Most of the biocides used in farming are synthetic chemicals that have never existed before. Scientists are finding that they are having serious unintended consequences on the environment and human health. There is an abundance of published scientific research linking commonly used pesticides such as Malathion, Diazinon, Chlorpyrifos and other organophosphates as well as the carbamates, synthetic pyrethroids and herbicides to disruptions the hormone, nervous and immune systems. They are linked to cancers such as pancreatic, colon, lymphoma, leukemia, breast, uterine and prostate. Scientific research also links these chemicals to autoimmune diseases such as asthma, arthritis and chronic fatigue syndrome. (3,4,16,17,18, 19, 20, 21, 22, 23,24)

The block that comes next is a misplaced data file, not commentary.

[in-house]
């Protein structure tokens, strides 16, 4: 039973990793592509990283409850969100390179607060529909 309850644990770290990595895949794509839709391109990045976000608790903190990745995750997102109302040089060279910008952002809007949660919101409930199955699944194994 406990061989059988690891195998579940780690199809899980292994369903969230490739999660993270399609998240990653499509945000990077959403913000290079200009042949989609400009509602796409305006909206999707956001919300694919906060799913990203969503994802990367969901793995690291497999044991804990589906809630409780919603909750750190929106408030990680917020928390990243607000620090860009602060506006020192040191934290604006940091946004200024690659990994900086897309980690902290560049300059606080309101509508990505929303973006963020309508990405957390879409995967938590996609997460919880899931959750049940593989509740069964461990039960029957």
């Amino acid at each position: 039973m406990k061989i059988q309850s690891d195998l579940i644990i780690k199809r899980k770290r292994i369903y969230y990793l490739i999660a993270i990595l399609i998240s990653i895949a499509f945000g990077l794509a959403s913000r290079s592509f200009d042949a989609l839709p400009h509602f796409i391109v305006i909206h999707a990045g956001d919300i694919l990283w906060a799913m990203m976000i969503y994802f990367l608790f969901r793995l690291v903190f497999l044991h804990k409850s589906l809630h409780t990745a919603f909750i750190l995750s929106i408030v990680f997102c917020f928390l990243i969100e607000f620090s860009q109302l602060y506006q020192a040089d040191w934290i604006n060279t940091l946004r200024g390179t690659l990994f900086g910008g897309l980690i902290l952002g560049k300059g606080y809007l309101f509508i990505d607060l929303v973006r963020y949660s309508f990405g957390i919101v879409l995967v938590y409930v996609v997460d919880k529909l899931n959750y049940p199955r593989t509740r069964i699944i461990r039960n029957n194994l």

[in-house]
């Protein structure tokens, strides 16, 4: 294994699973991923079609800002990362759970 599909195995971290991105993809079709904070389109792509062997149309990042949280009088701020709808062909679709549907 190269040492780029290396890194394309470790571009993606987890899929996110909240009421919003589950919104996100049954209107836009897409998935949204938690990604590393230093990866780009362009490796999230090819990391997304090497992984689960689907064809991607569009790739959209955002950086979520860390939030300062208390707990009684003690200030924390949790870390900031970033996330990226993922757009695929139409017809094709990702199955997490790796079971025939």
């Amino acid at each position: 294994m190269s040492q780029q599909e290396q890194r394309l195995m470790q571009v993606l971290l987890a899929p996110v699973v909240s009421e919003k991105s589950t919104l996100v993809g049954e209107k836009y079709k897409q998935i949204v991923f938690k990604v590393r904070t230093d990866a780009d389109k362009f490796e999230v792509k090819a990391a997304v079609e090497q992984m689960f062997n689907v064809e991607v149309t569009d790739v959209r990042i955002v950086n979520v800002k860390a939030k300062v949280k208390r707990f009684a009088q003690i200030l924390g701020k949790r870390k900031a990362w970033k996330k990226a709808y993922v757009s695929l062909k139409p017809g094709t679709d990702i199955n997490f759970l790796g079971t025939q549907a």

This article is not intended to detail them all as it would be thousands of pages long. A few examples have been selected using two of the most common so-called ‘safe’ herbicides.

A case-controlled study published in March 1999 by Swedish scientists Lennart Hardell and Mikael Eriksson showed that non-Hodgkin's lymphoma (NHL) is linked to exposure of a range of pesticides and herbicides.(17) Hardell and Eriksson published an earlier study linking phenoxy herbicides to non-Hodgkin's lymphoma (NHL) in 1981. These are widely used herbicides such as 2,4-D – part of the infamous Agent Orange.

Prior to the 1940’s non-Hodgkin's lymphoma was one of the world’s rarest cancer. Now it is one of the most common. Between 1973 and 1991, the incidence of non-Hodgkin's lymphoma increased at the rate of 3.3% per year in the U.S., making it the third fastest-growing cancer.(18) In Sweden, the incidence of NHL has increased at the rate of 3.6% per year in men and 2.9% per year in women since 1958.

One of the biocides linked to NHL by the Hardell study is Glyphosate. A previous study in 1998 implicated Glyphosate to hairy cell leukemia.(19) Several animal studies have shown that Glyphosate can cause gene mutations and chromosomal aberrations.(20) Denmark banned Glyphosate on September 15th 2003 because it was so persistent that it polluted most of the water table.